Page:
An algebraic surface of the fourth order and class, reciprocal to itself, having 16 double points, of which 16 groups (each containing 6 points) are situated in one double tangent to the surface (i.e. a plane which is tangent to the surface along a conic section). The equation of degree 16 defining the double element yields a single equation of degree 6 and several quadratic equations. Discovered by E. Kummer (1864). The Kummer surface is a special kind of $K3$-surface; it is determined within the class of $K3$-surfaces by the condition that it contains 16 irreducible rational curves.
|||F. Klein, "Development of mathematics in the 19th century" , Math. Sci. Press (1979) (Translated from German)|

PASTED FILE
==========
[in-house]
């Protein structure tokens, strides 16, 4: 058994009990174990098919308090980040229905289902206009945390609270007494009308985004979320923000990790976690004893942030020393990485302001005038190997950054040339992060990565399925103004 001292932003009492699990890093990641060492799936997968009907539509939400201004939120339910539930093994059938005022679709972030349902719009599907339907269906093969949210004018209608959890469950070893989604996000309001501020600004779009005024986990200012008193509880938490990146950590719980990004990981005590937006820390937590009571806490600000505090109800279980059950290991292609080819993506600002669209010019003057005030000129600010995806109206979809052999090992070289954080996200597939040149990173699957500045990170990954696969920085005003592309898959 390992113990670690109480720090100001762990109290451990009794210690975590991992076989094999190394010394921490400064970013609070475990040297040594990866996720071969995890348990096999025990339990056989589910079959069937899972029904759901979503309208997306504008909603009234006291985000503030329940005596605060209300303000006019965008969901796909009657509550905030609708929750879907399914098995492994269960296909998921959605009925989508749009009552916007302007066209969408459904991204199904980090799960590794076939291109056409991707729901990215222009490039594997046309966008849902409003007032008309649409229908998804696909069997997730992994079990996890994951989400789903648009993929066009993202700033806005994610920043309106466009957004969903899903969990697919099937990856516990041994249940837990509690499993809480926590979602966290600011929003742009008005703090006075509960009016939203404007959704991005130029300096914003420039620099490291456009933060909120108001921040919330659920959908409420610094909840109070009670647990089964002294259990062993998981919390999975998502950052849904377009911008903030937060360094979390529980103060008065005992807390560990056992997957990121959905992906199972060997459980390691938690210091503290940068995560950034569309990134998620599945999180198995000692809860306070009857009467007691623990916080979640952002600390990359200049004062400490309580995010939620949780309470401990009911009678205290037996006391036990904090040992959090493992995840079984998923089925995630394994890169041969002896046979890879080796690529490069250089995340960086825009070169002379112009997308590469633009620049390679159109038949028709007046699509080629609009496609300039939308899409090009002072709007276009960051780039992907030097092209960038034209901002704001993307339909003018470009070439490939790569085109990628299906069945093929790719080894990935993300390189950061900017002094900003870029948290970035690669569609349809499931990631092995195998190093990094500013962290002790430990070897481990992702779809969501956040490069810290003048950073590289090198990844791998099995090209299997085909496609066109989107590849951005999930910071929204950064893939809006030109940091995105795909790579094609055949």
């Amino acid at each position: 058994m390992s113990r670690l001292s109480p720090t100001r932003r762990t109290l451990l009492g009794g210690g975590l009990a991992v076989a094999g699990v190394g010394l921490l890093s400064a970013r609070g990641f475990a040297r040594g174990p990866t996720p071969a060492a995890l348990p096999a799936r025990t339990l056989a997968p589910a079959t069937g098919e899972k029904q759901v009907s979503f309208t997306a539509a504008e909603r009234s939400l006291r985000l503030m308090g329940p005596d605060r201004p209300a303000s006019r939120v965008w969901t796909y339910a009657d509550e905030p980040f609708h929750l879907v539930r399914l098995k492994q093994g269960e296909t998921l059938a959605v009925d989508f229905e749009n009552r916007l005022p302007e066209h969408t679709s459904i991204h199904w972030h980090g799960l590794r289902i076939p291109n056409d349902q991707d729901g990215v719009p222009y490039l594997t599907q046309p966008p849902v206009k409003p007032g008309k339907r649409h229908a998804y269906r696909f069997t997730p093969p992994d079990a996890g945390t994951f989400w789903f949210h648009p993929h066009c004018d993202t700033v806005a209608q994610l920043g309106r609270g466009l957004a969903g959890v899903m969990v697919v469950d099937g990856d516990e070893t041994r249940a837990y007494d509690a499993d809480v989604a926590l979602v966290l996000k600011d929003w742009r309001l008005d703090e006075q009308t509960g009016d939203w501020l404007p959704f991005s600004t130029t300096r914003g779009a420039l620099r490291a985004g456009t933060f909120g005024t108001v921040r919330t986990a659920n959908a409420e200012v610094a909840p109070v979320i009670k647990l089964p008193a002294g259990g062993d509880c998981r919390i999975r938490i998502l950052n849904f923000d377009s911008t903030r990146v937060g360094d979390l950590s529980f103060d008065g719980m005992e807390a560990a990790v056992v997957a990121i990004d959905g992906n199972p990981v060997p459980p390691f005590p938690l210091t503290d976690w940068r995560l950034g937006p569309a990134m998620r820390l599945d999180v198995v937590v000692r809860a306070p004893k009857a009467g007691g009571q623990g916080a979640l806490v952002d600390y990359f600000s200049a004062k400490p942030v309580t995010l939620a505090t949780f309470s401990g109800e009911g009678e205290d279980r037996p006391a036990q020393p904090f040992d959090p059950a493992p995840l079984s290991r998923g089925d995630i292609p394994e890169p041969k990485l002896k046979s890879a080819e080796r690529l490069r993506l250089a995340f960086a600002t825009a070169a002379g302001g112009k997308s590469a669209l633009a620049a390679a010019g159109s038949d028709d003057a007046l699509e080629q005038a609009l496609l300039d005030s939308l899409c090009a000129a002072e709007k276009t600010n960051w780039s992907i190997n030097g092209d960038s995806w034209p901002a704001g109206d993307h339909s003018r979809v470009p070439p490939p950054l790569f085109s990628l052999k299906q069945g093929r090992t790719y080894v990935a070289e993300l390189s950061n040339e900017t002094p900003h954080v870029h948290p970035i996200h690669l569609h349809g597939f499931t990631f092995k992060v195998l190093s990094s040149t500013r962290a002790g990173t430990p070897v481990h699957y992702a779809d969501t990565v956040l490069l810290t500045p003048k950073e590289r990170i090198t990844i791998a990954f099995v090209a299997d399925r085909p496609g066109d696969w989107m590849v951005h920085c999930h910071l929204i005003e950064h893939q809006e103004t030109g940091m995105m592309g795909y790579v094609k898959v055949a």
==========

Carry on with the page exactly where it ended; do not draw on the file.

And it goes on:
|||R.W.H.T. Hudson, "Kummer's quartic surface" , Cambridge (1905)|
|||F. Enriques, "Le superficie algebraiche" , Bologna (1949)|
A quartic surface in $P^3$ has at most 16 double points (as has the Kummer surface).
From a modern point of view, Kummer surfaces are obtained by taking a $2$-torus $T$, taking the involution $\sigma$ on $T$ defined by $\sigma(x)=-x$, taking the quotient of $T$ divided out by this involution, and resolving the sixteen double points of this surface.
|[a1]||W. Barth, C. Peters, A. van der Ven, "Compact complex surfaces" , Springer (1984)|
Kummer surface. Encyclopedia of Mathematics. URL: http://www.encyclopediaofmath.org/index.php?title=Kummer_surface&oldid=42908